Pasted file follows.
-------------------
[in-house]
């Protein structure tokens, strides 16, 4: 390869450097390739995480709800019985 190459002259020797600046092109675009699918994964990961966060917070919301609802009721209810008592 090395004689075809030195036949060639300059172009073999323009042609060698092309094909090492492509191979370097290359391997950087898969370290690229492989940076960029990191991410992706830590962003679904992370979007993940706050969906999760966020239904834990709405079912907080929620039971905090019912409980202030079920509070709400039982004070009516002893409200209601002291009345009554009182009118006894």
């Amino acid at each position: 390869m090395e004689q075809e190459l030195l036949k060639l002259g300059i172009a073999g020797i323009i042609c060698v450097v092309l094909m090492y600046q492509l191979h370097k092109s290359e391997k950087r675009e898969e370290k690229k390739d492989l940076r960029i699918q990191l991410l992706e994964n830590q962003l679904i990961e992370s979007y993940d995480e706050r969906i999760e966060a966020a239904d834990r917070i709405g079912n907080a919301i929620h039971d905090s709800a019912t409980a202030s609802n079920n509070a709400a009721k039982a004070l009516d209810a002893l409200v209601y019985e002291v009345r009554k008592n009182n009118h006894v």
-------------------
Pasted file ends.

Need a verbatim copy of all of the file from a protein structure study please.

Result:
[in-house]
């Protein structure tokens, strides 16, 4: 390869450097390739995480709800019985 190459002259020797600046092109675009699918994964990961966060917070919301609802009721209810008592 090395004689075809030195036949060639300059172009073999323009042609060698092309094909090492492509191979370097290359391997950087898969370290690229492989940076960029990191991410992706830590962003679904992370979007993940706050969906999760966020239904834990709405079912907080929620039971905090019912409980202030079920509070709400039982004070009516002893409200209601002291009345009554009182009118006894």
């Amino acid at each position: 390869m090395e004689q075809e190459l030195l036949k060639l002259g300059i172009a073999g020797i323009i042609c060698v450097v092309l094909m090492y600046q492509l191979h370097k092109s290359e391997k950087r675009e898969e370290k690229k390739d492989l940076r960029i699918q990191l991410l992706e994964n830590q962003l679904i990961e992370s979007y993940d995480e706050r969906i999760e966060a966020a239904d834990r917070i709405g079912n907080a919301i929620h039971d905090s709800a019912t409980a202030s609802n079920n509070a709400a009721k039982a004070l009516d209810a002893l409200v209601y019985e002291v009345r009554k008592n009182n009118h006894v």